An old Swedish car maker might have finally found a way out of bankruptcy, thanks to a modern Asian one.
Various news outlets are reporting that National Electric Vehicle Sweden, a Chinese/Japanese outfit, has purchased Saab for between $210 million and $250 million. The Wall Street Journal India and The Swedish Wire website both attribute their information to a local Swedish public radio broadcast in Trollhattan, Saab's hometown.
NEVS is 51 percent owned by Modern Energy Holdings Ltd., Hong Kong, which the WSJ describes as "a company with a focus on alternative energy for China." Japanese company Sun Investment LLC owns the balance. It specializes in investing in "high technology in environmental technology and sustainable solutions," the WSJ says.
The Swedish Wire says that the two Asian companies recently registered NEVS in Sweden.
I sent NEVS an email on Saturday seeking confirmation of the deal to buy Saab, and have not heard back.
Confusing the news, Reuters is reporting a separate offer. According to the news agency, China's Zhejiang Youngman Lotus Automobile has increased an earlier bid for Saab, to $703 million. Reuters cites "Swedish media" as its source, and, unlike the NEVS reports, does not describe a done deal.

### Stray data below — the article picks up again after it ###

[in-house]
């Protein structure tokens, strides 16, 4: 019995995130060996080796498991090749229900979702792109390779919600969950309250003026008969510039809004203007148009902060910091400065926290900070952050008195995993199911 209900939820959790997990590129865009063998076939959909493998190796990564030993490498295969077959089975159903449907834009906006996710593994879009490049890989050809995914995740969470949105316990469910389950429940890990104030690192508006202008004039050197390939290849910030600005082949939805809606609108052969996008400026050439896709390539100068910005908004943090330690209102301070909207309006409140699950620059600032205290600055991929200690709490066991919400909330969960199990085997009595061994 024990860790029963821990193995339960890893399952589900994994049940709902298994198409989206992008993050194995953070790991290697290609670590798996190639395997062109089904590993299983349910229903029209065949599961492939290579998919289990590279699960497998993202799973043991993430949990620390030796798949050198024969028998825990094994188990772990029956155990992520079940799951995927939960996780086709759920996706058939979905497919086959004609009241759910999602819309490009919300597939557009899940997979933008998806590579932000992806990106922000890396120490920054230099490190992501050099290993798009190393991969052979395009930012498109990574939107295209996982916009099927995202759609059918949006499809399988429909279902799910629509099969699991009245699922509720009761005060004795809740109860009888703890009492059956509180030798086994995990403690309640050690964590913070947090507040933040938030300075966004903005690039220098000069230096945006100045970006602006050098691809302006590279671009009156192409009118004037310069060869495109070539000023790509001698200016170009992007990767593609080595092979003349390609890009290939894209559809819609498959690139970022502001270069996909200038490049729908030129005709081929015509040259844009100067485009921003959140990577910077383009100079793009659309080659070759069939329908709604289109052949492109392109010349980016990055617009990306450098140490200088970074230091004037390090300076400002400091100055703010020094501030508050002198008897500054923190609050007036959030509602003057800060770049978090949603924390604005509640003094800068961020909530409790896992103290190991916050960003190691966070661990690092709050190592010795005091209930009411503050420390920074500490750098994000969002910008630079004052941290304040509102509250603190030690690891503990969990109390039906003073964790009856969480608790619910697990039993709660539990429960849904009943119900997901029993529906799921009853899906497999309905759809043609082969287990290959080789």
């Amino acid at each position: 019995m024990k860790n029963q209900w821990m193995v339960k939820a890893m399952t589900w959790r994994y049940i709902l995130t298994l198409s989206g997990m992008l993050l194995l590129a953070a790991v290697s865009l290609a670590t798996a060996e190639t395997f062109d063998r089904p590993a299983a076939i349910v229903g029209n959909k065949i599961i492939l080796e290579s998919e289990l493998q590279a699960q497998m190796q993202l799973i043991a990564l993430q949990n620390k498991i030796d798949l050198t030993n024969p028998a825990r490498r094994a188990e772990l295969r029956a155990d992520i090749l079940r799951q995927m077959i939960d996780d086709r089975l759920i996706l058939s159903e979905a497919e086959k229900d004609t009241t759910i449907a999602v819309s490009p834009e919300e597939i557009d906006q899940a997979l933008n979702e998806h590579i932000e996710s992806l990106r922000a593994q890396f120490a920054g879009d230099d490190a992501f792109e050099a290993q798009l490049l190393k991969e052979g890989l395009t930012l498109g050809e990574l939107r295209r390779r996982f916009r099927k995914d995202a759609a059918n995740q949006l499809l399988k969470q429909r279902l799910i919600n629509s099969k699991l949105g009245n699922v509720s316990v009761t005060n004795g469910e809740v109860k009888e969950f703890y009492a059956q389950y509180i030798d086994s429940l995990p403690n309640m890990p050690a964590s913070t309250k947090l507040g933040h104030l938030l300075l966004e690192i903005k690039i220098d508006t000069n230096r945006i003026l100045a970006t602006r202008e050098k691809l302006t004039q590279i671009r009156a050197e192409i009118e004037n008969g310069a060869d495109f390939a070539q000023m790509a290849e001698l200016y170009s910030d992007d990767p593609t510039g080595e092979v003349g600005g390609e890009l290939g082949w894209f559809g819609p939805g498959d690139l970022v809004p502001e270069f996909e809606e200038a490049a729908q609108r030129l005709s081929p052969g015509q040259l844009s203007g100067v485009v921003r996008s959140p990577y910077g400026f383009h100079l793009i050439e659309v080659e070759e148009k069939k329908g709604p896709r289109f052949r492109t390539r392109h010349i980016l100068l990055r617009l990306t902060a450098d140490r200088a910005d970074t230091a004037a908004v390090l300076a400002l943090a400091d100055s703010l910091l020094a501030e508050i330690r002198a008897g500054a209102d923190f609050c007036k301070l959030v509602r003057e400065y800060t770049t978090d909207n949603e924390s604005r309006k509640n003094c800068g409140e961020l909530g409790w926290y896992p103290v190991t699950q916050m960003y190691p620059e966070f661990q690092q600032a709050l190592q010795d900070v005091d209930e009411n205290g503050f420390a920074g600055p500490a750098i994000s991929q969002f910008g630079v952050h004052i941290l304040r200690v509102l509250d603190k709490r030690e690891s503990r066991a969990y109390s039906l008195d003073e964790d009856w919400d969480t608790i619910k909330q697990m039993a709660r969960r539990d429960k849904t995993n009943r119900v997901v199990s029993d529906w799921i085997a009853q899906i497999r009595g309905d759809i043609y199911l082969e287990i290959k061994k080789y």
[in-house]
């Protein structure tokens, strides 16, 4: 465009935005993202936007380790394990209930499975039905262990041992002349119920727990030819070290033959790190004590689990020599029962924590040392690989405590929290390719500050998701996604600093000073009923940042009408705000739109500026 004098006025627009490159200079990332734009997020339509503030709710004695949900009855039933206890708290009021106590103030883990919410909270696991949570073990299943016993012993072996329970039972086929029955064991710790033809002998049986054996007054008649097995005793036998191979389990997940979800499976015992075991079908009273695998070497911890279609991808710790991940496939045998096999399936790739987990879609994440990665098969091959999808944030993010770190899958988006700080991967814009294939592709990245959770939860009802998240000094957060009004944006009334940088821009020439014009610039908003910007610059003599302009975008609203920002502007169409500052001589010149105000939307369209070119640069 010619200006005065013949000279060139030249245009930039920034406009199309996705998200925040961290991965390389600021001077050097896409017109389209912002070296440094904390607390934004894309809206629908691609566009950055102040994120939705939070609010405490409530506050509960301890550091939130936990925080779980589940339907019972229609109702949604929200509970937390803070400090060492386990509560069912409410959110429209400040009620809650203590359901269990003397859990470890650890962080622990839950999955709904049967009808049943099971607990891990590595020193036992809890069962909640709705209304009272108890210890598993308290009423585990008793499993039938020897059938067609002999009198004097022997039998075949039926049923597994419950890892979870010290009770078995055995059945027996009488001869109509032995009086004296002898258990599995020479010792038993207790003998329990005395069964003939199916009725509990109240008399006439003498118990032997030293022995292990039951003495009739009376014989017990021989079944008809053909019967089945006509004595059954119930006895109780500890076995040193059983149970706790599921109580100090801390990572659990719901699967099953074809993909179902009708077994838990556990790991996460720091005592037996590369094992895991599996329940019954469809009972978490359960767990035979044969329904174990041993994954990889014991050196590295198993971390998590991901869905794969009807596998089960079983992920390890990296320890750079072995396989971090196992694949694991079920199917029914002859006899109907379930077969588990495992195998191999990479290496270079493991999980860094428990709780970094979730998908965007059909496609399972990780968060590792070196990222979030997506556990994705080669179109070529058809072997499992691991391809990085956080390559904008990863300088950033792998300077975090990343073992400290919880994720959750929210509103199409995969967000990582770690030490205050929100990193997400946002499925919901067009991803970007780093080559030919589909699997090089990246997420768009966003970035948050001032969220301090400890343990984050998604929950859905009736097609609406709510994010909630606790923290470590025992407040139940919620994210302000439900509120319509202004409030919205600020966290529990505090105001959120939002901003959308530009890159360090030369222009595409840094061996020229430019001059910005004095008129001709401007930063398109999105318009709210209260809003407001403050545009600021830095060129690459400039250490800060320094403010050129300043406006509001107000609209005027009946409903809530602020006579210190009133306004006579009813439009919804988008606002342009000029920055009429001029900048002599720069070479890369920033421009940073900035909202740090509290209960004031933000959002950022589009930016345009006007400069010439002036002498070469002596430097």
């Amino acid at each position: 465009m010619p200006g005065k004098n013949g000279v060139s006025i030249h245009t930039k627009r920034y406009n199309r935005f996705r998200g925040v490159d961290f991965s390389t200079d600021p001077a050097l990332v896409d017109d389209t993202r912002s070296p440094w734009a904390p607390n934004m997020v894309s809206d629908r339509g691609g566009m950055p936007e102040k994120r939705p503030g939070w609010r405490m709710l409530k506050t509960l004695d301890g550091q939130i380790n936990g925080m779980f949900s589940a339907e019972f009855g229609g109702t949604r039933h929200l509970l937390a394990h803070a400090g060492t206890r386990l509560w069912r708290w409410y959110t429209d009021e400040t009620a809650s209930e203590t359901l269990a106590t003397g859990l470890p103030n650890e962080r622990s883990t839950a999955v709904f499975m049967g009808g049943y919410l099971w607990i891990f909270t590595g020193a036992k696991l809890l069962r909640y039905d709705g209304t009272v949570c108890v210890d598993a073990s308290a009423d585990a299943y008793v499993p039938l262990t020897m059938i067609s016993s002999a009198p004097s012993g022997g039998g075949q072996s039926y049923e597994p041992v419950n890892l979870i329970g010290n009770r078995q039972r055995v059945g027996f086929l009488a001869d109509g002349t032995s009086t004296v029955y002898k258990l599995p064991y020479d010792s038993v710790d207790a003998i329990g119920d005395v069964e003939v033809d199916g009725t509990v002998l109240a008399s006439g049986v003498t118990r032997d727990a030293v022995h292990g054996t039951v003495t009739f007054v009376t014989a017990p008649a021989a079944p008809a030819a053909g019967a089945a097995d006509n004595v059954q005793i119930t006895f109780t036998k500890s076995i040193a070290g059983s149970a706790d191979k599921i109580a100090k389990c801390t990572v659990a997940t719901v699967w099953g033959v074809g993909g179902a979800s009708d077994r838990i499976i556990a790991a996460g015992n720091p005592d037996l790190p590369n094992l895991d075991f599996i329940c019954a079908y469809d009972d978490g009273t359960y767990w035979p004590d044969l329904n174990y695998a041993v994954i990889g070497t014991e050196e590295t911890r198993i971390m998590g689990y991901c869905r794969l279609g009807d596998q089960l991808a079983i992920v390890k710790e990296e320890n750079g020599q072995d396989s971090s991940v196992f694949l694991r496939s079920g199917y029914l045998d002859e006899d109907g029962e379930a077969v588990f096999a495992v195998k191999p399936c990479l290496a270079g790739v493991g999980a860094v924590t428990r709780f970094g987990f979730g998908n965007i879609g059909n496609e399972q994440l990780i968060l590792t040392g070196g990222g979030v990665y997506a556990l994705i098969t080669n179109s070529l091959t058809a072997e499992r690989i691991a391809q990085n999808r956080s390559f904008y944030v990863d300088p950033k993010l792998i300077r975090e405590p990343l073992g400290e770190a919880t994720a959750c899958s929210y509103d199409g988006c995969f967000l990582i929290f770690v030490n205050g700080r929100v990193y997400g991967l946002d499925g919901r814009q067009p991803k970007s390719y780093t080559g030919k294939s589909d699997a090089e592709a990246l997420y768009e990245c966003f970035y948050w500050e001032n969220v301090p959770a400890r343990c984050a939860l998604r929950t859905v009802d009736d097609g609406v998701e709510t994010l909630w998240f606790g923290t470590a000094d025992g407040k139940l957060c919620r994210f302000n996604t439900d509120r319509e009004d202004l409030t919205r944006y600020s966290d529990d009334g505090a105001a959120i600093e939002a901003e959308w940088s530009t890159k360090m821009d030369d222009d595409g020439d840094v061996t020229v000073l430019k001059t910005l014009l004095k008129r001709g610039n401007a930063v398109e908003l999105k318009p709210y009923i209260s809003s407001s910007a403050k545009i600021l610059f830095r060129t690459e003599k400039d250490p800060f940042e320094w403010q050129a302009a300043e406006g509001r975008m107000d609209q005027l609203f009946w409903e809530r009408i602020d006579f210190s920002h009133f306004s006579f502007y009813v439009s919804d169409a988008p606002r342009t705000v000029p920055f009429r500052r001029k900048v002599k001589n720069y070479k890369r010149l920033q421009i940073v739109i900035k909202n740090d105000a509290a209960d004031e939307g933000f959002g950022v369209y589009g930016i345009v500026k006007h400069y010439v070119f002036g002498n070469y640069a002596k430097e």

It all marks the latest tentative twist in a long and winding saga of Saab, founded in 1945. General Motors acquired Saab in 2000 and sold it in 2010 to Dutch luxury sports car maker Spyker - after several on-again, off-again deals with other parties including China's Beijing Automotive Industry Holdings.
Spyker struggled, and put Saab into bankruptcy late last year. CEO Victor Mueller had tried to fend off bankruptcy by securing financing from Chinese and Russian investors and car makers including Youngman, but regulators and GM blocked those deals, the AP reported at the time. GM still owns some Saab intellectual property, and was concerned that its technology could land in the hands of Chinese competitors.
Whether and how the NEVS deal, or the new Youngman offer, would address GM's concerns is unclear.
But this much is certain: Stop and think for a second about the $250 million price tag that NEVS is reportedly paying. For some perspective, the market currently values Facebook at $57 billion, or 232 times as high. Facebook makes nothing. It profits by duping users into freely handing over valuable personal information, which is its raw material. Saab, when it's operating, makes cars.
Somehow, the $56.75 billion disparity. It makes $250 million for a troubled automobile maker seem like a terrific bargain. I'll have three please!
Photos: Provence Moulage Saab 92 models from Pralkafranek via Flickr. Ursaab prototype from JeLuF via Wikimedia.
More electrifying vehicular insights from China, on SmartPlanet:
And some musings on corporate valuations:
This post was originally published on Smartplanet.com